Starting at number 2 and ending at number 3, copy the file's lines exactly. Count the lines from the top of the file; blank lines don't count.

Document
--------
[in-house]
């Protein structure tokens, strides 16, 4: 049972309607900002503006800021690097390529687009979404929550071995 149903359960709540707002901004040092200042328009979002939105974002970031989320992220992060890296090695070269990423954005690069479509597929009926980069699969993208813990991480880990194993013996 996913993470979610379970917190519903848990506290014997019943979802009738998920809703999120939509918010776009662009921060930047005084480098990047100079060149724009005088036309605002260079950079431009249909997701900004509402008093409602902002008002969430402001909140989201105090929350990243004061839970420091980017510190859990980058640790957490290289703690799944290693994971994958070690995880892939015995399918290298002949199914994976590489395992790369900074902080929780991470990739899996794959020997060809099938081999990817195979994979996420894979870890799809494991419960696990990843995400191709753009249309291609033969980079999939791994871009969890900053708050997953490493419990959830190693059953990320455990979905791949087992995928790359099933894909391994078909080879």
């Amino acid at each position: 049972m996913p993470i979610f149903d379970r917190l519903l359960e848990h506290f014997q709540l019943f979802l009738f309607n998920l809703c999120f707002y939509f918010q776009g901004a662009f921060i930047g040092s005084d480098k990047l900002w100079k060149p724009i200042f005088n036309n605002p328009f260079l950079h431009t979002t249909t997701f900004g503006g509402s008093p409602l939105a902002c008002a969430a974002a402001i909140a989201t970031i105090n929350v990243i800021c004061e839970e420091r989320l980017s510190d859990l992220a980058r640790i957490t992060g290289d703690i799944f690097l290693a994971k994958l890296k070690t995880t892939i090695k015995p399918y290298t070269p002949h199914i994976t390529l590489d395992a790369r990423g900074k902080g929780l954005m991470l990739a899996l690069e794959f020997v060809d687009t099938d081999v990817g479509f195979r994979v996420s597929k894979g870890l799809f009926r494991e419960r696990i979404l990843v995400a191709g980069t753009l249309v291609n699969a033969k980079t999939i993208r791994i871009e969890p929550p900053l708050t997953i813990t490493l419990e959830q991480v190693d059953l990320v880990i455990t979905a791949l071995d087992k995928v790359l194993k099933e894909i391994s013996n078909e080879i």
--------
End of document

């Protein structure tokens, strides 16, 4: 049972309607900002503006800021690097390529687009979404929550071995 149903359960709540707002901004040092200042328009979002939105974002970031989320992220992060890296090695070269990423954005690069479509597929009926980069699969993208813990991480880990194993013996 996913993470979610379970917190519903848990506290014997019943979802009738998920809703999120939509918010776009662009921060930047005084480098990047100079060149724009005088036309605002260079950079431009249909997701900004509402008093409602902002008002969430402001909140989201105090929350990243004061839970420091980017510190859990980058640790957490290289703690799944290693994971994958070690995880892939015995399918290298002949199914994976590489395992790369900074902080929780991470990739899996794959020997060809099938081999990817195979994979996420894979870890799809494991419960696990990843995400191709753009249309291609033969980079999939791994871009969890900053708050997953490493419990959830190693059953990320455990979905791949087992995928790359099933894909391994078909080879």
């Amino acid at each position: 049972m996913p993470i979610f149903d379970r917190l519903l359960e848990h506290f014997q709540l019943f979802l009738f309607n998920l809703c999120f707002y939509f918010q776009g901004a662009f921060i930047g040092s005084d480098k990047l900002w100079k060149p724009i200042f005088n036309n605002p328009f260079l950079h431009t979002t249909t997701f900004g503006g509402s008093p409602l939105a902002c008002a969430a974002a402001i909140a989201t970031i105090n929350v990243i800021c004061e839970e420091r989320l980017s510190d859990l992220a980058r640790i957490t992060g290289d703690i799944f690097l290693a994971k994958l890296k070690t995880t892939i090695k015995p399918y290298t070269p002949h199914i994976t390529l590489d395992a790369r990423g900074k902080g929780l954005m991470l990739a899996l690069e794959f020997v060809d687009t099938d081999v990817g479509f195979r994979v996420s597929k894979g870890l799809f009926r494991e419960r696990i979404l990843v995400a191709g980069t753009l249309v291609n699969a033969k980079t999939i993208r791994i871009e969890p929550p900053l708050t997953i813990t490493l419990e959830q991480v190693d059953l990320v880990i455990t979905a791949l071995d087992k995928v790359l194993k099933e894909i391994s013996n078909e080879i």